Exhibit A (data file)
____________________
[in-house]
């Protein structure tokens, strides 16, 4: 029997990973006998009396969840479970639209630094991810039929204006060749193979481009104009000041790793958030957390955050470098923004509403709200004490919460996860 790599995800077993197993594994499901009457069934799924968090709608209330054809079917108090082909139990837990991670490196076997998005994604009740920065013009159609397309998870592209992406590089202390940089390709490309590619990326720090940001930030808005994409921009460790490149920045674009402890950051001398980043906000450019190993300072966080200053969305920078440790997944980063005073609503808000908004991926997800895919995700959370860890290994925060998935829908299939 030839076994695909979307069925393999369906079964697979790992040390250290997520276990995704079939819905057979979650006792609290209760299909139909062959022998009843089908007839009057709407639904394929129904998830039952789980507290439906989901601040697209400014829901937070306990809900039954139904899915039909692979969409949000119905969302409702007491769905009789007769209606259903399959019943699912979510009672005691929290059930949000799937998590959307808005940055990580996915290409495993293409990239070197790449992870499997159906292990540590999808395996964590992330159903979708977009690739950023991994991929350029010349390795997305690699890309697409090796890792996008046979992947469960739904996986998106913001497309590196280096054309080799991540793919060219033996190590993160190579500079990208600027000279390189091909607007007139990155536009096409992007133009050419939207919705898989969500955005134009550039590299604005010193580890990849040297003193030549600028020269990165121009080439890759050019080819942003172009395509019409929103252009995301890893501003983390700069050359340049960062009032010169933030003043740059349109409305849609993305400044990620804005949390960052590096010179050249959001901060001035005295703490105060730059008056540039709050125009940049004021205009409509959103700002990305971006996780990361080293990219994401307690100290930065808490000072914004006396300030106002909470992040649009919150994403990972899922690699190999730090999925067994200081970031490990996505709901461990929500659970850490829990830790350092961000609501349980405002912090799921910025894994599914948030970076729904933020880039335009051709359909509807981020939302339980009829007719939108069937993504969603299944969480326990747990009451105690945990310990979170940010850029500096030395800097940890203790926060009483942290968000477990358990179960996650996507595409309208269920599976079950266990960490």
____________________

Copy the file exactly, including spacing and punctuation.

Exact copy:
[in-house]
């Protein structure tokens, strides 16, 4: 029997990973006998009396969840479970639209630094991810039929204006060749193979481009104009000041790793958030957390955050470098923004509403709200004490919460996860 790599995800077993197993594994499901009457069934799924968090709608209330054809079917108090082909139990837990991670490196076997998005994604009740920065013009159609397309998870592209992406590089202390940089390709490309590619990326720090940001930030808005994409921009460790490149920045674009402890950051001398980043906000450019190993300072966080200053969305920078440790997944980063005073609503808000908004991926997800895919995700959370860890290994925060998935829908299939 030839076994695909979307069925393999369906079964697979790992040390250290997520276990995704079939819905057979979650006792609290209760299909139909062959022998009843089908007839009057709407639904394929129904998830039952789980507290439906989901601040697209400014829901937070306990809900039954139904899915039909692979969409949000119905969302409702007491769905009789007769209606259903399959019943699912979510009672005691929290059930949000799937998590959307808005940055990580996915290409495993293409990239070197790449992870499997159906292990540590999808395996964590992330159903979708977009690739950023991994991929350029010349390795997305690699890309697409090796890792996008046979992947469960739904996986998106913001497309590196280096054309080799991540793919060219033996190590993160190579500079990208600027000279390189091909607007007139990155536009096409992007133009050419939207919705898989969500955005134009550039590299604005010193580890990849040297003193030549600028020269990165121009080439890759050019080819942003172009395509019409929103252009995301890893501003983390700069050359340049960062009032010169933030003043740059349109409305849609993305400044990620804005949390960052590096010179050249959001901060001035005295703490105060730059008056540039709050125009940049004021205009409509959103700002990305971006996780990361080293990219994401307690100290930065808490000072914004006396300030106002909470992040649009919150994403990972899922690699190999730090999925067994200081970031490990996505709901461990929500659970850490829990830790350092961000609501349980405002912090799921910025894994599914948030970076729904933020880039335009051709359909509807981020939302339980009829007719939108069937993504969603299944969480326990747990009451105690945990310990979170940010850029500096030395800097940890203790926060009483942290968000477990358990179960996650996507595409309208269920599976079950266990960490």